Noel Streatfeild
Noel Streatfeild's Life Children's Fiction Adults' Fiction Non-Fiction Autobiography and Biography Resource Materials    


Autobiography and Biography


Noel wrote three autobiographical works. However, concerned by the degree of exposure necessitated by autobiographical writings, she decided to provide a "thin sheild of anonymity" by using pseudonyms rather than real names. Thus, the Streatfeild family became the Strangeways, and Noel called herself Victoria.

A Vicarage Family (1963)

A Vicarage Family tells the story of "Victoria's" childhood, through to the beginning of the First Word War.

Having decided to avoid real names, Noel also took a number of liberties with details, adjusting dates, distorting some characters, and rearranging or altering events to suit her story. Thus, Noel's biographer, Angela Bull, says that A Vicarage Family - in spite of its subtitle A story of myself - "is more a novel based on Noel's childhood than the unvarnished truth of conventional autobiographies" (1984:219).

Away From the Vicarage (1965. Published in the US as On Tour: An Autobiographical Novel of the Twenties)

Away From the Vicarage picks up the story of "Victoria" at the end of the First World War. It tells of her decision to become an actress, her training at the Royal Academy, and her ten years working in the field. The book ends with Vicky deciding to give up acting and become a writer.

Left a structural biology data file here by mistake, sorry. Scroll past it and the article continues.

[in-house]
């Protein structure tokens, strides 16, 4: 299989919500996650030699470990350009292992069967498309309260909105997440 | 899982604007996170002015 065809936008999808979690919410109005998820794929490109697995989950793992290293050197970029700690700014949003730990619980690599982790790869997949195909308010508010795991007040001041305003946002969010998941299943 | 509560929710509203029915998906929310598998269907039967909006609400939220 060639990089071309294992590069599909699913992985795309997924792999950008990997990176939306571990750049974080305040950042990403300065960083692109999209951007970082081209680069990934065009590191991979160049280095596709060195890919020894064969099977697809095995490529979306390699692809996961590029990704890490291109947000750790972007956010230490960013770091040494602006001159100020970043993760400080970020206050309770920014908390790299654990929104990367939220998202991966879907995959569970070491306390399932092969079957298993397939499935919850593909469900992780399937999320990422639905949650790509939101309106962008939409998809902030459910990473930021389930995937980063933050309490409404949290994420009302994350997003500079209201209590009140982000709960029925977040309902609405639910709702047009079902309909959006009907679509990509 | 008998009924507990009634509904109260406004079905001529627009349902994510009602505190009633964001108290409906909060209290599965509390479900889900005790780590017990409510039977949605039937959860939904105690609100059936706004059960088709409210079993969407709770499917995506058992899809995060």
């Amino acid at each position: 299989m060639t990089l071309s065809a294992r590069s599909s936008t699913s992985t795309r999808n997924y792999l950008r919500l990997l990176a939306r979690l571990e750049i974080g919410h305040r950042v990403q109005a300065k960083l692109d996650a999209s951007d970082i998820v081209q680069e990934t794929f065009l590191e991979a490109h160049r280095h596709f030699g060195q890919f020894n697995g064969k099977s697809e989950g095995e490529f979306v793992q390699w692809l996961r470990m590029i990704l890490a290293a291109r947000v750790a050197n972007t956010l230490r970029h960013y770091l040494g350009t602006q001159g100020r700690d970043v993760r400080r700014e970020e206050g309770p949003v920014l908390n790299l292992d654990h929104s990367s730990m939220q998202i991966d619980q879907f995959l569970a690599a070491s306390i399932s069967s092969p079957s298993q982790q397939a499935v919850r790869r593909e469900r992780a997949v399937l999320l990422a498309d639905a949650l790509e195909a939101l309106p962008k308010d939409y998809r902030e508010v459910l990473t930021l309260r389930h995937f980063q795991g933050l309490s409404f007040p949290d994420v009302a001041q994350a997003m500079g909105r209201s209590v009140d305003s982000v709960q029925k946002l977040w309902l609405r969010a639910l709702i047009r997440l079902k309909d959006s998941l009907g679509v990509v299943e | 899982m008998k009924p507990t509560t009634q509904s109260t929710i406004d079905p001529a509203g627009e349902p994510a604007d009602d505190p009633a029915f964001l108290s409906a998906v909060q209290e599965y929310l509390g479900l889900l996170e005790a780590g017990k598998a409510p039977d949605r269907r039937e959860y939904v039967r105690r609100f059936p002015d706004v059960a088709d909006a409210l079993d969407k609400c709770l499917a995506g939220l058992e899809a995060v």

This book is, for the most part, more factually correct than A Vicarage Family. Even the names are closer - Victoria's stage name is "Victoria Sonning", while Noel's was "Noelle Sonning" - although she does avoid naming a number of theatre luminaries with whom she worked. The fictional episodes in this book are mainly about love affairs: Angela Bull says that none of Noel's friends were able to guess the identities of "Robert" and "Claude". Bull speculates that Noel may have invented these episodes in order to conceal her "sexual coldness" (1984:227).

Beyond the Vicarage (1971)

In Beyond the Vicarage "Vicky" begins her writing career as a novelist for adults, and is persuaded (somewhat against her will) to also write children's books. Beyond the Vicarage also covers the years of the Second World War, during which Noel worked for the WVS.

As she embarks on the story of her life as a writer, Noel is forced to virtually abandon the "shield of anonymity" - many people, such as Mabel Carey, are now given their real names rather than pseudonyms. However, this book is less well structured than the two earlier works.

Once she is a writer, Vicky seems too close to Noel to be observed with the clarity of the earlier books; and the nearer the narrative approaches its actual time, the scrappier it grows. ... [After the war], Beyond the Vicarage degenerates into the random chit-chat of a letter home, with disjointed thoughts and events pulled loosely together. Fiction is avoided, but its absence demonstrates how much the other two volumes gained in shape and content when Noel's imagination took control. (Bull, 1984:229).